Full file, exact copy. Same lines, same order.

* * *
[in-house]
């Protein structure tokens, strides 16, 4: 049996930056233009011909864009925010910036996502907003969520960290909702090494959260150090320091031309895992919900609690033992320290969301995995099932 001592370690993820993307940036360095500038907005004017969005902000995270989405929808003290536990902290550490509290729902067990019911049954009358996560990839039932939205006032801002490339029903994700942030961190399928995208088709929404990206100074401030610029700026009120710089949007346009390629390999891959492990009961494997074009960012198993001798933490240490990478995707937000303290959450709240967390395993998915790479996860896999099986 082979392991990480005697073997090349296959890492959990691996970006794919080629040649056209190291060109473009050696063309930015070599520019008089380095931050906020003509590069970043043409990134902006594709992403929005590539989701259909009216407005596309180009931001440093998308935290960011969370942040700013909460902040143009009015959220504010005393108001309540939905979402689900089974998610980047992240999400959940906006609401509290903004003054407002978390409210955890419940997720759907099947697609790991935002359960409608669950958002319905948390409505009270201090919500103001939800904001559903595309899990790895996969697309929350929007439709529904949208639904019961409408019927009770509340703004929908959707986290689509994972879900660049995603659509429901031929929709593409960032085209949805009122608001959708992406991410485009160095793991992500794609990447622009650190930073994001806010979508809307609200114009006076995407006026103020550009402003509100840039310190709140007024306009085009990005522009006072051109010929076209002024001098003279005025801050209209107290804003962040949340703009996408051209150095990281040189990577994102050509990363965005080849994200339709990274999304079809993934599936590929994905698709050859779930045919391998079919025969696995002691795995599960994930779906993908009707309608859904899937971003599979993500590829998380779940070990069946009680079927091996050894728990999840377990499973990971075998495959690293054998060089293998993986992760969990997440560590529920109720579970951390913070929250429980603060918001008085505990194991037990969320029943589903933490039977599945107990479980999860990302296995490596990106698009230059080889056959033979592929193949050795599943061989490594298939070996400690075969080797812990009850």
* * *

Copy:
[in-house]
């Protein structure tokens, strides 16, 4: 049996930056233009011909864009925010910036996502907003969520960290909702090494959260150090320091031309895992919900609690033992320290969301995995099932 001592370690993820993307940036360095500038907005004017969005902000995270989405929808003290536990902290550490509290729902067990019911049954009358996560990839039932939205006032801002490339029903994700942030961190399928995208088709929404990206100074401030610029700026009120710089949007346009390629390999891959492990009961494997074009960012198993001798933490240490990478995707937000303290959450709240967390395993998915790479996860896999099986 082979392991990480005697073997090349296959890492959990691996970006794919080629040649056209190291060109473009050696063309930015070599520019008089380095931050906020003509590069970043043409990134902006594709992403929005590539989701259909009216407005596309180009931001440093998308935290960011969370942040700013909460902040143009009015959220504010005393108001309540939905979402689900089974998610980047992240999400959940906006609401509290903004003054407002978390409210955890419940997720759907099947697609790991935002359960409608669950958002319905948390409505009270201090919500103001939800904001559903595309899990790895996969697309929350929007439709529904949208639904019961409408019927009770509340703004929908959707986290689509994972879900660049995603659509429901031929929709593409960032085209949805009122608001959708992406991410485009160095793991992500794609990447622009650190930073994001806010979508809307609200114009006076995407006026103020550009402003509100840039310190709140007024306009085009990005522009006072051109010929076209002024001098003279005025801050209209107290804003962040949340703009996408051209150095990281040189990577994102050509990363965005080849994200339709990274999304079809993934599936590929994905698709050859779930045919391998079919025969696995002691795995599960994930779906993908009707309608859904899937971003599979993500590829998380779940070990069946009680079927091996050894728990999840377990499973990971075998495959690293054998060089293998993986992760969990997440560590529920109720579970951390913070929250429980603060918001008085505990194991037990969320029943589903933490039977599945107990479980999860990302296995490596990106698009230059080889056959033979592929193949050795599943061989490594298939070996400690075969080797812990009850």